Traditional Shower Kits

Traditional shower installation are usually exposed, that is the water outlet from the valve is on the outside of the wall and supplies the shower head(s) via a chrome rigid riser which runs up the wall. A traditional concealed shower valve has controls set on a plate which is fixed to the wall and the water outlet from the valve is on the inside of the wall. Usually the wall plate on a concealed valve will be chrome plated. We also supply Burlington valves with the option of a ceramic back plate and we can also re-plate all our traditional shower valves in polished nickel, brushed nickel or satin nickel.

A typical traditional shower installation includes a valve, overhead shower and a hand held shower either on a cradle on the chrome riser pipe or on a separate slide rail. With this kind of setup you may often find a shower valve with a single outlet supplying water to a riser on which there is a diverter (lever control) which switches between the overhead and hand-held shower heads - with this kind of setup only one shower head can be supplied with water at a time. Alternatively a valve with two outlets can be used, in these cases there will usually be a single temperature control and two independent flow controls on the valve to control the flow of water to each of the two shower heads. It is also possible to use a shower valve with a built in diverter, but usually this will give you less fine control of the flow of water than the other two configurations.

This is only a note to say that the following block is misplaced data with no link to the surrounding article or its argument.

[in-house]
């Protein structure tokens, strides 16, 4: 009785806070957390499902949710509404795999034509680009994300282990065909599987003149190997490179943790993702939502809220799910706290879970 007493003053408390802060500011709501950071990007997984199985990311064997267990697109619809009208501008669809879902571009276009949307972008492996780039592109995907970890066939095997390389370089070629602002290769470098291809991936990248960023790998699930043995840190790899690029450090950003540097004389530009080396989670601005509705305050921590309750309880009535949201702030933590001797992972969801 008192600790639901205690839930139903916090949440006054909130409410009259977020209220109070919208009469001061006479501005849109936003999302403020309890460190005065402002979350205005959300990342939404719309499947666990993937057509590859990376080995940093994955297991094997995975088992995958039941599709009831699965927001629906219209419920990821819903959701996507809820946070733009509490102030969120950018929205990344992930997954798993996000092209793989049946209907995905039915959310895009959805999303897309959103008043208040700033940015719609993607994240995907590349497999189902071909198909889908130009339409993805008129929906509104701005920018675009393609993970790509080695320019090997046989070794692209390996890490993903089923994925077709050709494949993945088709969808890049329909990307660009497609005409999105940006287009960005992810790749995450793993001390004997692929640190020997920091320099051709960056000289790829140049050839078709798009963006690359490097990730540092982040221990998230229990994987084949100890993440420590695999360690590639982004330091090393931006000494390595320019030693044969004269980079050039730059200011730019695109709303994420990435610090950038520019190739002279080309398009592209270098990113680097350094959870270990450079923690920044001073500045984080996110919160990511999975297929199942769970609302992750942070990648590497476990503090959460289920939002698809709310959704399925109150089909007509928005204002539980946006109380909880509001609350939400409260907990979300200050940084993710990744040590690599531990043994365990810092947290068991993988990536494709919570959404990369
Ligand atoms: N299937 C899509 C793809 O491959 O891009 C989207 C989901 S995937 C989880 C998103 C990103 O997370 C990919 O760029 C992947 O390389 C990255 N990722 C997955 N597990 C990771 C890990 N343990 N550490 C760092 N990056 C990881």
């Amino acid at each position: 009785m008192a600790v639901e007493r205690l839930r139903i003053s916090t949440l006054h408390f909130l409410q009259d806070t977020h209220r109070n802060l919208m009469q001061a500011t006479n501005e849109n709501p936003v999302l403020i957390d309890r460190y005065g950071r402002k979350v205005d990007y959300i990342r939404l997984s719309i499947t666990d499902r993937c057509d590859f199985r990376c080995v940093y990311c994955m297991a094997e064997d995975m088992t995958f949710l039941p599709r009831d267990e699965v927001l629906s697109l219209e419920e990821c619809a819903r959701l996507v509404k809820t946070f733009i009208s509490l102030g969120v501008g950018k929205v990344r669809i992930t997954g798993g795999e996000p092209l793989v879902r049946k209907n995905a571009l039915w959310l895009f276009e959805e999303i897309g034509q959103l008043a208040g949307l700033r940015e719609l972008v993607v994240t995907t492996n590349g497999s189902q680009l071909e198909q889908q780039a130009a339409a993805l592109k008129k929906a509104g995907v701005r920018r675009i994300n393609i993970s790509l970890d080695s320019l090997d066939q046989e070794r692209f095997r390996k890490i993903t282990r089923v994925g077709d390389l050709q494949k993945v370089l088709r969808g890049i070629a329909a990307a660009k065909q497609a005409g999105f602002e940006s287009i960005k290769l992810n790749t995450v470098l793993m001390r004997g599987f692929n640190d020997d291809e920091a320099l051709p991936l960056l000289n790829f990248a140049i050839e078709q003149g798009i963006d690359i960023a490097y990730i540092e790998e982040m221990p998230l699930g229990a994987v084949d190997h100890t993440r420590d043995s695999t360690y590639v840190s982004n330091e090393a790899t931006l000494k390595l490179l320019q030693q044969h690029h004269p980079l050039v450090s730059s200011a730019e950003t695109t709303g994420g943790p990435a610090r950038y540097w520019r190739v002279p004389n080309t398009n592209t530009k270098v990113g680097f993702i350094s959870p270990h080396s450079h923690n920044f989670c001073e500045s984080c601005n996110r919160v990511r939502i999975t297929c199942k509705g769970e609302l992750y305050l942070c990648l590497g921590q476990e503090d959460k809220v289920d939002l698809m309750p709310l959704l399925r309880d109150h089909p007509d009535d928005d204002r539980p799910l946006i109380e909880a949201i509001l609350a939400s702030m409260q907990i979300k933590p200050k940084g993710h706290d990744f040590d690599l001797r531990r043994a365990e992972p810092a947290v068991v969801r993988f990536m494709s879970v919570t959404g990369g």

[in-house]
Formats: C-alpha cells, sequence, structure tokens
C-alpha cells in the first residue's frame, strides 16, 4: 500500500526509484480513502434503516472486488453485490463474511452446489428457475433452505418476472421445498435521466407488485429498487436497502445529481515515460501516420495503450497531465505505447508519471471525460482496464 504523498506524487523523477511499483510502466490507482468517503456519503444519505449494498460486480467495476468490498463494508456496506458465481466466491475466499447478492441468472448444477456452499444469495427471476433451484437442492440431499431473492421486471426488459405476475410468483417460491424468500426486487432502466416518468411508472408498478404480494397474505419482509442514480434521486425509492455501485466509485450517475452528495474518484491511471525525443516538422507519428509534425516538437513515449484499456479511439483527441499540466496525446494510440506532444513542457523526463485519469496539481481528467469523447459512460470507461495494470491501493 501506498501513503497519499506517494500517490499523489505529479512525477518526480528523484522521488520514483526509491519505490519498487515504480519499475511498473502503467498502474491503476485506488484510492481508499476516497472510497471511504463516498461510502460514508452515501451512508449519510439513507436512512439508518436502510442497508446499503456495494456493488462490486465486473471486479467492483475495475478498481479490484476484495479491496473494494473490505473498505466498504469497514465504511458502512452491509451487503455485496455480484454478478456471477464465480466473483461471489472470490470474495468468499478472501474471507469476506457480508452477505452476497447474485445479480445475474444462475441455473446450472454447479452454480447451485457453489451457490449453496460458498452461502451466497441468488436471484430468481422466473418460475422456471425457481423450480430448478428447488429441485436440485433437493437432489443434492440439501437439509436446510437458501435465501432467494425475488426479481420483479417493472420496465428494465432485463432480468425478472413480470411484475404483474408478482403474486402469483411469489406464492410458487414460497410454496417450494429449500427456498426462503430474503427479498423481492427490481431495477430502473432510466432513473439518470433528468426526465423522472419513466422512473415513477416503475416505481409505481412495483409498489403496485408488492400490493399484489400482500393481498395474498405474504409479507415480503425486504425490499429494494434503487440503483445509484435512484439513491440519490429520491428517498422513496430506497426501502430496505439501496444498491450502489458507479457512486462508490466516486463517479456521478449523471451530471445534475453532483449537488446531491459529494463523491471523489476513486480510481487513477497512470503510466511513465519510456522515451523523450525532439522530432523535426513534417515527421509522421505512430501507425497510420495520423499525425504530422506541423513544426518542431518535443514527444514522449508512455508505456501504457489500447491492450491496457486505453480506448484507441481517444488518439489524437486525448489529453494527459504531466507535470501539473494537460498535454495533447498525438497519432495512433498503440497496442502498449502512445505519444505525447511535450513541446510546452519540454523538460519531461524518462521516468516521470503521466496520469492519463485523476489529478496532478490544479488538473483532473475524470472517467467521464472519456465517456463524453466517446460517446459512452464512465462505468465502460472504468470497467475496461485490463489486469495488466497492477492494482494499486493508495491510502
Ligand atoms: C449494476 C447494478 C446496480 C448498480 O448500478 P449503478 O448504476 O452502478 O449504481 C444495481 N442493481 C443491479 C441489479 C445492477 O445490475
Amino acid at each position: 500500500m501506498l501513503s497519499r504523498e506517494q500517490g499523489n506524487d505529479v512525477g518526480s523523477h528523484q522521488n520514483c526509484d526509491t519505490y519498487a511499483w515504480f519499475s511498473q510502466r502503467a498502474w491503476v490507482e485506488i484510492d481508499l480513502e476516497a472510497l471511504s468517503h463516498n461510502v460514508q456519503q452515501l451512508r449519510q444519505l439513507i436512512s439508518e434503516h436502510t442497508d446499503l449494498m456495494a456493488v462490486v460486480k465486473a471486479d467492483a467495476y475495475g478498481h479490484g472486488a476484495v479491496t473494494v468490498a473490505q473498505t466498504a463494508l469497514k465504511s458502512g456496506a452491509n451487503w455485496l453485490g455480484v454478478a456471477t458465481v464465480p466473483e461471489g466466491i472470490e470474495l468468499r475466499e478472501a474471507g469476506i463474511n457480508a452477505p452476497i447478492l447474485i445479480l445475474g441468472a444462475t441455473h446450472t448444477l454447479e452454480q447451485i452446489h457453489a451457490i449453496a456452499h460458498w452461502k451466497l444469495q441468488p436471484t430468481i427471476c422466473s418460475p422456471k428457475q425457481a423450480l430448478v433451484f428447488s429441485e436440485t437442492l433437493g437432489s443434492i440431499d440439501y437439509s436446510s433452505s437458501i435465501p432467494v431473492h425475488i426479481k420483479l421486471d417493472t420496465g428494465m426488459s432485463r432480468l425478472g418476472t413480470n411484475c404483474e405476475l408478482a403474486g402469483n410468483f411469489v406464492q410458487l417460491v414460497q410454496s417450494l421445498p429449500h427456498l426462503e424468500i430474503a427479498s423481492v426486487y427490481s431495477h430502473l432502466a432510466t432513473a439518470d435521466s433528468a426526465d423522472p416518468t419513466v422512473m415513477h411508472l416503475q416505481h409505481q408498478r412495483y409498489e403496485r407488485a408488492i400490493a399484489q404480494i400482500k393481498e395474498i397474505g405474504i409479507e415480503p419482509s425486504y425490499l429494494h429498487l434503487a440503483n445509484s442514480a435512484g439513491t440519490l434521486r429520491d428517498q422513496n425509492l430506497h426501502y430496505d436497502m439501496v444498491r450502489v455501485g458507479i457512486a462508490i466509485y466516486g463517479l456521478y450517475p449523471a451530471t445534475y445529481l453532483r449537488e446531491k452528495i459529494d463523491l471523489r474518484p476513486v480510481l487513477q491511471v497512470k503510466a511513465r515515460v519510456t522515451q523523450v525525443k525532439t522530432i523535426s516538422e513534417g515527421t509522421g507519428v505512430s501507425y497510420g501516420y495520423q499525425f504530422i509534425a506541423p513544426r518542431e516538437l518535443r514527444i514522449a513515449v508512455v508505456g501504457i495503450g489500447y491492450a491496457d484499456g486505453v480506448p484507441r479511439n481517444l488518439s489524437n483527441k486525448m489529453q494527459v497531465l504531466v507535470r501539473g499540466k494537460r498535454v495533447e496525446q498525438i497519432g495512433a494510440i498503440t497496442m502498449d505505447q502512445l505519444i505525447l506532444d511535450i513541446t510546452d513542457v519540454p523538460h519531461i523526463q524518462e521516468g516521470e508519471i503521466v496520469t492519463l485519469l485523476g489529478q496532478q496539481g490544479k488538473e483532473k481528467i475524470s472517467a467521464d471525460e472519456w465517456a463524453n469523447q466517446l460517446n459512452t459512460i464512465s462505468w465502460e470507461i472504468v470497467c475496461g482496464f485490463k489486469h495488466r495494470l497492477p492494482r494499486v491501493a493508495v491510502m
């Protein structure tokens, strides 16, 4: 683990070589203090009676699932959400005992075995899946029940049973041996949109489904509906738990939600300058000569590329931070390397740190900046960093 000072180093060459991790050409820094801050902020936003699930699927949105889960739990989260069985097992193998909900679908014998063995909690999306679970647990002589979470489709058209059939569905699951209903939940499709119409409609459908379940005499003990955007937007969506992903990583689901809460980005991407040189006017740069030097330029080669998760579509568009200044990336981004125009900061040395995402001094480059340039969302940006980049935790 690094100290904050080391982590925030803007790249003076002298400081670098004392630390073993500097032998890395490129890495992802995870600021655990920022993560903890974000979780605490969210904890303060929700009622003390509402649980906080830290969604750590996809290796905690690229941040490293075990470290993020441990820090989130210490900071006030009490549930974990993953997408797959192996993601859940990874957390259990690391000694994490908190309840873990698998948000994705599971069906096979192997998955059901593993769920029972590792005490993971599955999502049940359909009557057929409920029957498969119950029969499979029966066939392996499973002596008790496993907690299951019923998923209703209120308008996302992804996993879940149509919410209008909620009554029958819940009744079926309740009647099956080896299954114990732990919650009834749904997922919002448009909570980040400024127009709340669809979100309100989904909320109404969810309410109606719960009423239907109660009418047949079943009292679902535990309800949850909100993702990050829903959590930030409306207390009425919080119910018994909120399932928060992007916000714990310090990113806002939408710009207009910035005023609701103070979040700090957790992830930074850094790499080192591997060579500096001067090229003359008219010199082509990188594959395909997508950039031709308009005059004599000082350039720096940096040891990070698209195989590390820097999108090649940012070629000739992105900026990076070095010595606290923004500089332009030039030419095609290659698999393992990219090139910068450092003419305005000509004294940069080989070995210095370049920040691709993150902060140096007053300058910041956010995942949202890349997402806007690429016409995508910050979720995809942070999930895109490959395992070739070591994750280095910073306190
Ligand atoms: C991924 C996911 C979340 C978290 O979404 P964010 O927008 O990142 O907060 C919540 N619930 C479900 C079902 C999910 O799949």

For installations over a bath (with a shower curtain or shower screen) rather than in an enclosure it is possible to have a traditional shower attached to the top of a traditional bath shower mixer tap, these kinds of installations will use the diverter on the tap to switch the flow of water from the tap spout to the shower. A second diverter can be fitted on the riser above the tap to allow switching between an overhead shower and a hand held shower. When constructing a shower with a water supply coming from a tap its important to realise this will not have the automatic temperature control and anti-scald safety that you get when using a thermostatic shower valve. For the best of both worlds you can use a shower valve with an integrated bath spout, this keeps the thermostatic element of the valve and can supply water to a shower configuration as well as fill your bath.

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